Documentary shooting with ALEXA

I got a call to do a documentary -- commonplace for me years ago, but less so these days as most of the time I shoot TV drama in the UK. It sounded interesting: Victoria Wood discovering the history of tea whilst travelling through China, India, New York, Boston and the UK. "Sounds great, what are you thinking of shooting it on?" I asked. "Whatever you want," they replied. "OK," I said. "What about the ALEXA?" 

Shooting Log C meant I could get a decent exposure in and outside the cars, with no lights.

Keo Films, a successful documentary company, had not used the ALEXA before, but they were blown away by the results and so was I, using it for the first time as a documentary camera. I treated the shoot as if it was a Super 16 documentary -- memory cards instead of magazines; MacBook Pro and drives instead of film stock; the necessary batteries; zoom lens; a set of primes and a very small lighting kit. Oh, and an assistant in the guise of my regular 1st AC, Dan Edwards.


Travel is the unseen arduous part of documentary work. Endless security checks, baggage transfers, checking into hotels and airport delays. On one leg from north-east India to Shanghai we counted 14 security checks alone. The ALEXA body travelled with me in a small carry-on bag, together with half of our lithium-ion battery complement, neatly unpacked for inspection. Lenses, lights and legs went in the hold.  Dan carried the MacBook Pro and drives, and the other batteries -- it couldn't have been simpler.

Keo Films couldn't stretch to hiring in two lightweight zooms and actually they don't have the range of the old 10-120 Zeiss zooms I used to have on film documentaries, so I invested in a B4-to-PL mount from MTF in London and used an HD zoom. We took the handle off so it was cine-style and away we went. Admittedly you lose a couple of stops, but on bright exteriors that was a plus. 

For interiors I committed to using primes, which was restricting sometimes, but did I get better images because of it? Yes. Did I think quicker and place myself where the composition and light was better? Yes. I used Super 16 Zeiss Super Speeds, shooting T1.3 at 800 ISO with creamy depth of field on great faces. It was like having my old Leica stills camera in my hand again -- pure photography.

We shot through the Indian monsoon season in Assam, in the shadow of the Himalayas. On one of the days there Victoria took tea in an opium den, inside a bamboo hut lit just by a small fire in the center of the room. On another evening in Kolkata I filmed a beautiful sequence of workers crafting the earthenware pots that everyone drinks tea from in the streets. Toiling in between kilns they were lit by just the few bare bulbs that were there. It was the hottest and most humid environment I've ever filmed in. The perspiration was dripping off me and the ALEXA was in tropical mode, but never faltered -- unlike me, longing for a cold drink and a return to the air-conditioned hotel. "You've been spoiled by too much drama lately," said Andy Boag, our recordist.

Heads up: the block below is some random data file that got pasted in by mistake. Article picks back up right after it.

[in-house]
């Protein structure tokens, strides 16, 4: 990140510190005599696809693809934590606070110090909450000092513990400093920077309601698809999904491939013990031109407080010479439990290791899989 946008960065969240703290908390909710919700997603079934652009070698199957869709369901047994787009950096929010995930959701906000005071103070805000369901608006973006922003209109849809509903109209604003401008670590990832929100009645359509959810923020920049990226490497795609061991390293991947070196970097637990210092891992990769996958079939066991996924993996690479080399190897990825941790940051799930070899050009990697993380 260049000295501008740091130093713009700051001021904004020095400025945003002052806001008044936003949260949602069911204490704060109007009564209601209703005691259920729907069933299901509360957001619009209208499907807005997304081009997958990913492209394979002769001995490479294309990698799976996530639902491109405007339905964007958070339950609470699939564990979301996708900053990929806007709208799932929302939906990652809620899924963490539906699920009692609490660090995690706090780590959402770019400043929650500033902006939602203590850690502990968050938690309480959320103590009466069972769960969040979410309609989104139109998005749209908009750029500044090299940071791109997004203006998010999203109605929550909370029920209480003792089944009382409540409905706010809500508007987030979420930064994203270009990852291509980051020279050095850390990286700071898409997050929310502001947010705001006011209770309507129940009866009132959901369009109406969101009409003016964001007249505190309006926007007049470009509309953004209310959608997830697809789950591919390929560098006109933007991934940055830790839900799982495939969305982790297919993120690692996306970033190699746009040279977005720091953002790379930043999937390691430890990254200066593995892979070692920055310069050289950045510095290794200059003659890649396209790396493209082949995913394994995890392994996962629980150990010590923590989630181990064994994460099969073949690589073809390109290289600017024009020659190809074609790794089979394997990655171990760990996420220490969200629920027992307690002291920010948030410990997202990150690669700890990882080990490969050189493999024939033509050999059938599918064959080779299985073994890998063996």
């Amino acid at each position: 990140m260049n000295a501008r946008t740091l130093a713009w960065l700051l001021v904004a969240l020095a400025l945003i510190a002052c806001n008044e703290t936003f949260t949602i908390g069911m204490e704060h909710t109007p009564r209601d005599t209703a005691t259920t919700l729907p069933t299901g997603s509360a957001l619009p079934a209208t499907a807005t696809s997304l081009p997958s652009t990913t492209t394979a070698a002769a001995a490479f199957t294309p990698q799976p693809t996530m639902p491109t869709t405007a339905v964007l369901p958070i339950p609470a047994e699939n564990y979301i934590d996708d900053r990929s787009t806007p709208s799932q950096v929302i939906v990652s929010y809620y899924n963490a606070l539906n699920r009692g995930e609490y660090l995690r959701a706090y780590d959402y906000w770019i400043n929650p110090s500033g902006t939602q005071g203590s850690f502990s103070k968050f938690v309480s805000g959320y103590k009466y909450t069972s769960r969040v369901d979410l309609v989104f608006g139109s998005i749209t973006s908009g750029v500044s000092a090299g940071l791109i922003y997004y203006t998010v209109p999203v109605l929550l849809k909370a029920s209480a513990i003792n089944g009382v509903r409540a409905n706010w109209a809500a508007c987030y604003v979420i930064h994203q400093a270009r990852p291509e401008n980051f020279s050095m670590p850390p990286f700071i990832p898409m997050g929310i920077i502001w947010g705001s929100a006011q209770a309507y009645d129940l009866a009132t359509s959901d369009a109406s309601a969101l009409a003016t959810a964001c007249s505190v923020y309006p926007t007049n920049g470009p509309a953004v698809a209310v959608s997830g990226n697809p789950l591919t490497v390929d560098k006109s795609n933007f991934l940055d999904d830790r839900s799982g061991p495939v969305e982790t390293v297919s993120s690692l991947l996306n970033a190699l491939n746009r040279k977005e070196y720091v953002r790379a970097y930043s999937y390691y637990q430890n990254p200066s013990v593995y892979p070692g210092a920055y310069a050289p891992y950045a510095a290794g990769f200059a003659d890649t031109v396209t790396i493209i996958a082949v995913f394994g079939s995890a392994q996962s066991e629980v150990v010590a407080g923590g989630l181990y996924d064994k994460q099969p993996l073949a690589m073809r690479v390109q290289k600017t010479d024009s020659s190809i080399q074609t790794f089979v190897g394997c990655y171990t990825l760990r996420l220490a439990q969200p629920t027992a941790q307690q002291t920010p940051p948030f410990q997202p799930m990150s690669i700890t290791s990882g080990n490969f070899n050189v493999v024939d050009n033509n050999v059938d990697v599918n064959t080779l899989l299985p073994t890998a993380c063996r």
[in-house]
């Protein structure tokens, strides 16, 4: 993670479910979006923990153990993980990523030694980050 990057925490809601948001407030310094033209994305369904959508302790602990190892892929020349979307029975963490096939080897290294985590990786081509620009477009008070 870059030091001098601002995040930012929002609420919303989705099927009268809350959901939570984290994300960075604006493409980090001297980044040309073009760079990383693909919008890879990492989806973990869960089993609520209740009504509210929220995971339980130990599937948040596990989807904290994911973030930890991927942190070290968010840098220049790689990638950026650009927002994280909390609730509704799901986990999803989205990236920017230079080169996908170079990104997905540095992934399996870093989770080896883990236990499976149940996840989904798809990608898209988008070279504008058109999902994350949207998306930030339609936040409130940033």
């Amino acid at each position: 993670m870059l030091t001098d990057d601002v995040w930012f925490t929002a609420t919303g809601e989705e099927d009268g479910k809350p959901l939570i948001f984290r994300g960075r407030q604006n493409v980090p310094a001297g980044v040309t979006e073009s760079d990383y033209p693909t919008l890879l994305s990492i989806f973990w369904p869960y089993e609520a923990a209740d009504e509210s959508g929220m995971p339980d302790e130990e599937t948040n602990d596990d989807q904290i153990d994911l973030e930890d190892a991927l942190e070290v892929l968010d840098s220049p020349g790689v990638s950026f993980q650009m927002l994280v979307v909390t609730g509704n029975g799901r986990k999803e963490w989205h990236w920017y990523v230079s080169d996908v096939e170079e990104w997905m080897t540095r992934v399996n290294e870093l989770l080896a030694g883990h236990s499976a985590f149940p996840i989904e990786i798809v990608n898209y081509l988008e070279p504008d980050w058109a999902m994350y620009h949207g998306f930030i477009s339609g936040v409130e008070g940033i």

In China we filmed on the spectacular river gorges of Wuyi. We filmed boat-to-boat on bamboo rafts down the small rapids. We filmed monks in a Buddhist monastery in the hills of Wuyi. Andy was weaving in and out of the chanting monks, recording separate sound and wirelessly sending a guide to the ALEXA.

The perspiration was dripping off me and the ALEXA was in tropical mode, but never faltered.

We were on the road quite a lot and filmed car and taxi interiors wherever we went -- easy enough with a small prime lens on the front and an on-board battery. I thought before the trip that I would use my Canon 5D Mk III for this part of the shoot, but actually it was just as easy to do it with the ALEXA. We shot 422 in order to get more data from the cards and to cut down on laptop downloading, but when we returned to the UK we found a quicker and more efficient method of data wrangling with bus-powered thunderbolt drives and a bus-powered card reader, so we could have gone all day shooting 422 (HQ) and downloading without mains power, had we known. Next time! We also shot Log C, which the editor and colorist loved. Shooting Log C meant I could get a decent exposure in and outside the cars, with no lights.


The best-lit shots of the films were down to the lighting designer of the Beijing Olympics opening ceremony. He was responsible for an amazing theatrical event in Wuyi where hundreds of dancers, horses, boats on the river and the surrounding hills were lit with extraordinary verve and imagination, while the audience slowly revolved, taking in the history of tea in China.  Meanwhile, I lit pieces to camera from Victoria in the audience with my iPhone bounced off a light-colored bag. Now there's ingenuity.

It was good to get back into documentary again, albeit for only a few weeks. Great opportunities all fearlessly captured with the ALEXA and images that will be an inspiration for my forthcoming drama work. It was the first time on a documentary that I could say, "They used this camera on the last James Bond film, you know..."

Tony Coldwell